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Useful load

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Useful load: Payload plus useable fuel.
Utility tug: A vehicle used for towing baggage carts or trailers between cargo terminals and the aircraft.
V ...

USEFUL LOAD - The weight of crew, passengers, fuel, baggage, and ballast, generally excluding emergency or portable equipment and ordnance.
V - Velocity, now used in defining air speeds:
VA = Maneuvering Speed (max structural speed for full control deflection) ...

useful load Usable fuel and other consumables plus payload.
US gallon 0.83267 Imperial gallon; 3.785 litres.
USMC United States Marine Corps.

Useful load went up 220 pounds to 1,150 pounds, although some of that was lost to the higher fuel capacity, 81 gallons versus 56 gallons on the SR20. The SR22 almost immediately began outselling the SR20, causing 20% of existing SR20 customers to upgrade their orders to the more powerful airplane.

USEFUL LOAD - Volumetric capacity of the aircraft, disregarding weight.
WAC CHART - Directions to the WAC barracks.
YANKEE - Any pilot who has to ask New Orleans tower to "Say again".

~ (or Disposable load): The difference between gross take-off weight and basic weight empty. It is, in other words, all the load which is removable, which is not permanently part of the airplane. It includes the usable fuel, the pilot, crew, passengers, baggage, freight, etc.

Maximum Ramp Weight - (minus) Basic Operating Weight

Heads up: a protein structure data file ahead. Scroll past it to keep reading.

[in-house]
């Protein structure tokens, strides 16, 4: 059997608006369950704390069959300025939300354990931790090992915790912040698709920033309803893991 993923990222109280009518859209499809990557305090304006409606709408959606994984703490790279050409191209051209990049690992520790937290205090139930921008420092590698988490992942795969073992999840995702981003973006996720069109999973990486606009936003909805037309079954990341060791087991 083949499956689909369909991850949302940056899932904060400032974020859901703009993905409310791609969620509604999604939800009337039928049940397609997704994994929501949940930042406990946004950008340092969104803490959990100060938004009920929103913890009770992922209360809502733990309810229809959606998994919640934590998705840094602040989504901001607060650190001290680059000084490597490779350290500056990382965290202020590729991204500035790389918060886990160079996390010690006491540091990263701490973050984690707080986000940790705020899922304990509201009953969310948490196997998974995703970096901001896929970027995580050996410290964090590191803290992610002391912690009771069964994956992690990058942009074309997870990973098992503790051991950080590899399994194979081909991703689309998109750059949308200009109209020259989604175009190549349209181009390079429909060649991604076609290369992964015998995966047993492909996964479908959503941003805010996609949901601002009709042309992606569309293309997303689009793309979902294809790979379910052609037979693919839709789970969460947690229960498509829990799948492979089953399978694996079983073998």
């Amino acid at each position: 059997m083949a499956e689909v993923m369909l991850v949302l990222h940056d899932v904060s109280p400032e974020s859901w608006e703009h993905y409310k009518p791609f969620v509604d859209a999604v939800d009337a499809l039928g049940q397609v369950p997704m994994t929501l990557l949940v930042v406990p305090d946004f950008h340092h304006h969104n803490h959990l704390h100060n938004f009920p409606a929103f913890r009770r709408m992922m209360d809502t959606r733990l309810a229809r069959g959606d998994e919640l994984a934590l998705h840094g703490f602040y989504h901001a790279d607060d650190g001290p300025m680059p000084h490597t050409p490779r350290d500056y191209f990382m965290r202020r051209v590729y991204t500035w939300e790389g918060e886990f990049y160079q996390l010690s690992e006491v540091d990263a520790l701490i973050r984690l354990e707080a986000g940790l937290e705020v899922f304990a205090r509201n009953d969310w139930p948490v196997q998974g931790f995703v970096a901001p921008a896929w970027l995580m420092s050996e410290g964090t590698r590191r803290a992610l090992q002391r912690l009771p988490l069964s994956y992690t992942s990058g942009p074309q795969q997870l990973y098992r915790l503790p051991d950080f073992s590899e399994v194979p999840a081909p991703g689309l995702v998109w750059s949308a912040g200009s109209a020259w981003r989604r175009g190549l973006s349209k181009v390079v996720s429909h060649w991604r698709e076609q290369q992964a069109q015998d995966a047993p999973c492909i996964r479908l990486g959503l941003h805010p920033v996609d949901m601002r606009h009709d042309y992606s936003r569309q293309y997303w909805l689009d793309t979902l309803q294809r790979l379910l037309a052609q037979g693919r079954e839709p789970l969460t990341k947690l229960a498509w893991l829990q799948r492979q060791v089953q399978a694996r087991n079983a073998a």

US-Gallon (3.78 Liter) ...

~ - Volumetric capacity of the aircraft, without regard to cargo weight.
Wilco - Roger's brother, the nerd.
Windsock - Well-perforated item of clothing worn inside the shoe by underpaid copilot who can't afford a replacement or a darning needle.

~ - Volumetric capacity of the aircraft, disregarding weight of cargo.
Up - A chant used by pilots taking off from Colorado Springs, who want to discover the meaning of life.
VOR - Radio navigation aid, named after the VORtex effect of pilots trying to home in on it.

PAYLOAD - The ~ of an aircraft cargo, passengers; in a military aircraft, its weapon load.

PITCH - The angle of incidence at which a propeller blade or rotor blade is set.

This weight is calculated by subtracting the weight of the fuel load (useable fuel quantity x 6 lbs/gal) from the published ~. The weight of pilot, passengers and luggage cannot exceed the full fuel payload capacity.

The airplane has a solid 1000-1100 pound ~ and cruises at 120 knots plus while climbing at least 25-30% faster than a C-172 . It stands midway between the 172 and the 182 in almost all areas but is always priced 15-20% less than comparable Skyhawks. "So, what's it's draw backs?

Gibbs' Cutlass, which he bought new in 1981 and qualifies as a low-time 172RG with only 2,368 hours on the tach, has a basic empty weight of 1,701, resulting in a ~ of 849 pounds.

Ultralight Pilot: An oxymoron.
~: Volumetric capacity of the aircraft, disregarding weight of cargo.
Up: A chant used by pilots taking off from Colorado Springs, who want to discover the meaning of life.

A blended wing body can be considered a mixture of the above. It carries the ~ in a fuselage producing lift. An modern example is Boeing X-48. One of the earliest aircraft using this design approach is Burnelli CBY-3, which fuselage was airfoil shaped to produce lift.
[edit] Gallery ...

A Cherokee Six is a rather popular airplane. It has very good load-carrying ability; more than half of the legal max gross weight is ~. Even allowing for a bantamweight pilot and a modest amount of fuel, you can imagine flying it at half of max gross weight.

The STOL CH 701 offers excellent off-airport performance in a lightweight and very economical two-seat design that is easy and fun to fly, while the new STOL CH 801 is a true sport utility vehicle, with 1,000 lbs ~.
Actual photo of a short take-off! ...

See also: See also: What is the meaning of Plane, Pilot, Airplane, Weight, Speed?

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